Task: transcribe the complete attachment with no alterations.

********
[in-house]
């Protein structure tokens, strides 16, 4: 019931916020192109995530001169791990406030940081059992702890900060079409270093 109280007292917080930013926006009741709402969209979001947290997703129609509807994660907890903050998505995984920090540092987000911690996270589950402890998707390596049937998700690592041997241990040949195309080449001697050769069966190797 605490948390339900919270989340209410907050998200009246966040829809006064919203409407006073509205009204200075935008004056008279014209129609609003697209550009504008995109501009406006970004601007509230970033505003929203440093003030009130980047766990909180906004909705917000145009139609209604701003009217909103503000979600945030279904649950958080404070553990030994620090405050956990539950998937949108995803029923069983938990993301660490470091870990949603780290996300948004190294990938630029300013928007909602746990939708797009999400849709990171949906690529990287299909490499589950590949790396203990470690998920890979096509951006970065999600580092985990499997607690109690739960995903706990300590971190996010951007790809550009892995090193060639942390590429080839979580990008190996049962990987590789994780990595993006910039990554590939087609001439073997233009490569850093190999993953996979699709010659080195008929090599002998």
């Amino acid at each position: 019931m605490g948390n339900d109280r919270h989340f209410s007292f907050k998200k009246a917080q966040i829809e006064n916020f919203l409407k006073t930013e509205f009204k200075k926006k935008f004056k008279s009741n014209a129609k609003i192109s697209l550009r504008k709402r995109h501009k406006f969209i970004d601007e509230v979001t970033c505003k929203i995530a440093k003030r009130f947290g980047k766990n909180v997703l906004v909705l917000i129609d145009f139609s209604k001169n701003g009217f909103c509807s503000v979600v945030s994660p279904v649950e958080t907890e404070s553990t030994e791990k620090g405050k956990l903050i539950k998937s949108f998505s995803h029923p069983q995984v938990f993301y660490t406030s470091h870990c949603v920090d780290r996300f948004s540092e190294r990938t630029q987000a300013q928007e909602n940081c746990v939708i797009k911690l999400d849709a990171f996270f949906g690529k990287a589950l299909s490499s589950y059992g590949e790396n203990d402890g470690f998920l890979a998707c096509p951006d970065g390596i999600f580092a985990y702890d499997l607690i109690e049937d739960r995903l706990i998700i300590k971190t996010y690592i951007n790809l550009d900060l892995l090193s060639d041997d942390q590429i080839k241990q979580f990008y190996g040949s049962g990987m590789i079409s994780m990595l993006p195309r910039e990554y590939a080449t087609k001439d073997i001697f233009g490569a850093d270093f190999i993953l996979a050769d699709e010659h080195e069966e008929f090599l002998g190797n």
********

[in-house]
């Protein structure tokens, strides 16, 4: 019931916020192109995530001169791990406030940081059992702890900060079409270093 109280007292917080930013926006009741709402969209979001947290997703129609509807994660907890903050998505995984920090540092987000911690996270589950402890998707390596049937998700690592041997241990040949195309080449001697050769069966190797 605490948390339900919270989340209410907050998200009246966040829809006064919203409407006073509205009204200075935008004056008279014209129609609003697209550009504008995109501009406006970004601007509230970033505003929203440093003030009130980047766990909180906004909705917000145009139609209604701003009217909103503000979600945030279904649950958080404070553990030994620090405050956990539950998937949108995803029923069983938990993301660490470091870990949603780290996300948004190294990938630029300013928007909602746990939708797009999400849709990171949906690529990287299909490499589950590949790396203990470690998920890979096509951006970065999600580092985990499997607690109690739960995903706990300590971190996010951007790809550009892995090193060639942390590429080839979580990008190996049962990987590789994780990595993006910039990554590939087609001439073997233009490569850093190999993953996979699709010659080195008929090599002998």
């Amino acid at each position: 019931m605490g948390n339900d109280r919270h989340f209410s007292f907050k998200k009246a917080q966040i829809e006064n916020f919203l409407k006073t930013e509205f009204k200075k926006k935008f004056k008279s009741n014209a129609k609003i192109s697209l550009r504008k709402r995109h501009k406006f969209i970004d601007e509230v979001t970033c505003k929203i995530a440093k003030r009130f947290g980047k766990n909180v997703l906004v909705l917000i129609d145009f139609s209604k001169n701003g009217f909103c509807s503000v979600v945030s994660p279904v649950e958080t907890e404070s553990t030994e791990k620090g405050k956990l903050i539950k998937s949108f998505s995803h029923p069983q995984v938990f993301y660490t406030s470091h870990c949603v920090d780290r996300f948004s540092e190294r990938t630029q987000a300013q928007e909602n940081c746990v939708i797009k911690l999400d849709a990171f996270f949906g690529k990287a589950l299909s490499s589950y059992g590949e790396n203990d402890g470690f998920l890979a998707c096509p951006d970065g390596i999600f580092a985990y702890d499997l607690i109690e049937d739960r995903l706990i998700i300590k971190t996010y690592i951007n790809l550009d900060l892995l090193s060639d041997d942390q590429i080839k241990q979580f990008y190996g040949s049962g990987m590789i079409s994780m990595l993006p195309r910039e990554y590939a080449t087609k001439d073997i001697f233009g490569a850093d270093f190999i993953l996979a050769d699709e010659h080195e069966e008929f090599l002998g190797n």